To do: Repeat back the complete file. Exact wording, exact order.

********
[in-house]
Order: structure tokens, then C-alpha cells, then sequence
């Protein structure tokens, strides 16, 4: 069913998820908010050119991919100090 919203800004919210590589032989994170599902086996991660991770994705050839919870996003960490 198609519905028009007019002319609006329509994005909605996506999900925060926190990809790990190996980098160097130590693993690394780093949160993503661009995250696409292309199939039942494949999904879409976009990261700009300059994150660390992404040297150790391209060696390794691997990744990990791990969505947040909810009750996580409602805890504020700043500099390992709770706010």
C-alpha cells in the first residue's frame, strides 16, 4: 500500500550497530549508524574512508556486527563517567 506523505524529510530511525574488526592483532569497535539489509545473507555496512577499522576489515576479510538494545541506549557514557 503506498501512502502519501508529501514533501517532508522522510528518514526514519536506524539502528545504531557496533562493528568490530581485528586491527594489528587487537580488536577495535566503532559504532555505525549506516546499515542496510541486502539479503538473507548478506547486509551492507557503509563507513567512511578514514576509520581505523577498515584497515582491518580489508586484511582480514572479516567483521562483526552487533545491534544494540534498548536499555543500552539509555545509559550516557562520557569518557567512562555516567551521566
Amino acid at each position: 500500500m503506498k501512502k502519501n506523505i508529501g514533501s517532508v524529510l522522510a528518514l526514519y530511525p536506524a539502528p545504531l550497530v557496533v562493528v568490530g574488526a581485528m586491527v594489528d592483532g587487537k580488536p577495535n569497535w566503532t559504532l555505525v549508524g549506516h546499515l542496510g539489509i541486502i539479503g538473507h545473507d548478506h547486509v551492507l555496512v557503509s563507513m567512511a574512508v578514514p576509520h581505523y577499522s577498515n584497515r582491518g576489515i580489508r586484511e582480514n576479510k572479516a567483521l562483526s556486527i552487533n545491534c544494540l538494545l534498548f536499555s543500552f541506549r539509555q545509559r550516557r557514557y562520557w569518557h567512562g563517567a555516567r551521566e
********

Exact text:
[in-house]
Order: structure tokens, then C-alpha cells, then sequence
């Protein structure tokens, strides 16, 4: 069913998820908010050119991919100090 919203800004919210590589032989994170599902086996991660991770994705050839919870996003960490 198609519905028009007019002319609006329509994005909605996506999900925060926190990809790990190996980098160097130590693993690394780093949160993503661009995250696409292309199939039942494949999904879409976009990261700009300059994150660390992404040297150790391209060696390794691997990744990990791990969505947040909810009750996580409602805890504020700043500099390992709770706010």
C-alpha cells in the first residue's frame, strides 16, 4: 500500500550497530549508524574512508556486527563517567 506523505524529510530511525574488526592483532569497535539489509545473507555496512577499522576489515576479510538494545541506549557514557 503506498501512502502519501508529501514533501517532508522522510528518514526514519536506524539502528545504531557496533562493528568490530581485528586491527594489528587487537580488536577495535566503532559504532555505525549506516546499515542496510541486502539479503538473507548478506547486509551492507557503509563507513567512511578514514576509520581505523577498515584497515582491518580489508586484511582480514572479516567483521562483526552487533545491534544494540534498548536499555543500552539509555545509559550516557562520557569518557567512562555516567551521566
Amino acid at each position: 500500500m503506498k501512502k502519501n506523505i508529501g514533501s517532508v524529510l522522510a528518514l526514519y530511525p536506524a539502528p545504531l550497530v557496533v562493528v568490530g574488526a581485528m586491527v594489528d592483532g587487537k580488536p577495535n569497535w566503532t559504532l555505525v549508524g549506516h546499515l542496510g539489509i541486502i539479503g538473507h545473507d548478506h547486509v551492507l555496512v557503509s563507513m567512511a574512508v578514514p576509520h581505523y577499522s577498515n584497515r582491518g576489515i580489508r586484511e582480514n576479510k572479516a567483521l562483526s556486527i552487533n545491534c544494540l538494545l534498548f536499555s543500552f541506549r539509555q545509559r550516557r557514557y562520557w569518557h567512562g563517567a555516567r551521566e